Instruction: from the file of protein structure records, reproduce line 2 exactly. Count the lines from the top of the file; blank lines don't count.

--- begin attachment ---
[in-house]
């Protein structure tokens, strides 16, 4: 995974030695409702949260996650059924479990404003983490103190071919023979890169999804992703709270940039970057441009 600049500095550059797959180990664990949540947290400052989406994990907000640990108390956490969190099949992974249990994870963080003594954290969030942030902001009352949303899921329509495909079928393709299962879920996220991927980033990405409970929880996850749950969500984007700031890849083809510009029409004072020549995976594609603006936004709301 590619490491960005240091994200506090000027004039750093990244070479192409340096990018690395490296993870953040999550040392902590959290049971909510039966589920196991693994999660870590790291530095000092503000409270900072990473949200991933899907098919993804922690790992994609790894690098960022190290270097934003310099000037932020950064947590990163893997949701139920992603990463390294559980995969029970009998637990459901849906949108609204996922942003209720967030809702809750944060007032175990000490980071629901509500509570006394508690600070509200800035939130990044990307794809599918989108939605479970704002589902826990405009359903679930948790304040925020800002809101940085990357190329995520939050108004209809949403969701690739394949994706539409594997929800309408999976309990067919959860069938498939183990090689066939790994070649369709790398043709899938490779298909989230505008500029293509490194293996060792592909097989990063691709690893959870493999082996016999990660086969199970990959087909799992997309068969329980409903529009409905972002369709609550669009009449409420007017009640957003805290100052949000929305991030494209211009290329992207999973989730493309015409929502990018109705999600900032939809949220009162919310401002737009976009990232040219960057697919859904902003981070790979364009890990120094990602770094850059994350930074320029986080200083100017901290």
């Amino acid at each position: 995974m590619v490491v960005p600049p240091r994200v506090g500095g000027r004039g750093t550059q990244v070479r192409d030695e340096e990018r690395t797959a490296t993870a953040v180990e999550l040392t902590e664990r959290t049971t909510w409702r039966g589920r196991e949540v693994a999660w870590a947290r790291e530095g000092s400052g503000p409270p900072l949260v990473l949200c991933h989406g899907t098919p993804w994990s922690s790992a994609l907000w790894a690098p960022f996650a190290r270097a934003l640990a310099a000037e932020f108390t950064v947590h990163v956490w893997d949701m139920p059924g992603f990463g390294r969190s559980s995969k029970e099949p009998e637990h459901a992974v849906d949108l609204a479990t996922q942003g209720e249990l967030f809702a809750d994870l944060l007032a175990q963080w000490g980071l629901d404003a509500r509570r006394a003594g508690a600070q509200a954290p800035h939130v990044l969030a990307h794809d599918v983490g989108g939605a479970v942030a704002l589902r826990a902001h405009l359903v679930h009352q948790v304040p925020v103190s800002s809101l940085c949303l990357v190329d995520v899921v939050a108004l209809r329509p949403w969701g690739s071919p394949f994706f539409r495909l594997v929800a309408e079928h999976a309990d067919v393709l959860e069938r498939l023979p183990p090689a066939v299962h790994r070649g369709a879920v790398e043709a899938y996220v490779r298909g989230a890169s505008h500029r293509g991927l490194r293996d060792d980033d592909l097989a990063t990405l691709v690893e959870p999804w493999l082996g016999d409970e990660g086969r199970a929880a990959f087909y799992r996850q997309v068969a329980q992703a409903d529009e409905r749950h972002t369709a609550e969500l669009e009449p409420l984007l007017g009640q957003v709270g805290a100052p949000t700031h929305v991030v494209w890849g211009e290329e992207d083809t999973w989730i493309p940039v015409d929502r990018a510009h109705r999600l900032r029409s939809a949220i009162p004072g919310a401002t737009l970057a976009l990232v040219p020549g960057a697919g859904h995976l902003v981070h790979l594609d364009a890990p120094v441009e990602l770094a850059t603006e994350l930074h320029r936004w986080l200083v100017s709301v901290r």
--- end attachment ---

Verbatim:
């Protein structure tokens, strides 16, 4: 995974030695409702949260996650059924479990404003983490103190071919023979890169999804992703709270940039970057441009 600049500095550059797959180990664990949540947290400052989406994990907000640990108390956490969190099949992974249990994870963080003594954290969030942030902001009352949303899921329509495909079928393709299962879920996220991927980033990405409970929880996850749950969500984007700031890849083809510009029409004072020549995976594609603006936004709301 590619490491960005240091994200506090000027004039750093990244070479192409340096990018690395490296993870953040999550040392902590959290049971909510039966589920196991693994999660870590790291530095000092503000409270900072990473949200991933899907098919993804922690790992994609790894690098960022190290270097934003310099000037932020950064947590990163893997949701139920992603990463390294559980995969029970009998637990459901849906949108609204996922942003209720967030809702809750944060007032175990000490980071629901509500509570006394508690600070509200800035939130990044990307794809599918989108939605479970704002589902826990405009359903679930948790304040925020800002809101940085990357190329995520939050108004209809949403969701690739394949994706539409594997929800309408999976309990067919959860069938498939183990090689066939790994070649369709790398043709899938490779298909989230505008500029293509490194293996060792592909097989990063691709690893959870493999082996016999990660086969199970990959087909799992997309068969329980409903529009409905972002369709609550669009009449409420007017009640957003805290100052949000929305991030494209211009290329992207999973989730493309015409929502990018109705999600900032939809949220009162919310401002737009976009990232040219960057697919859904902003981070790979364009890990120094990602770094850059994350930074320029986080200083100017901290």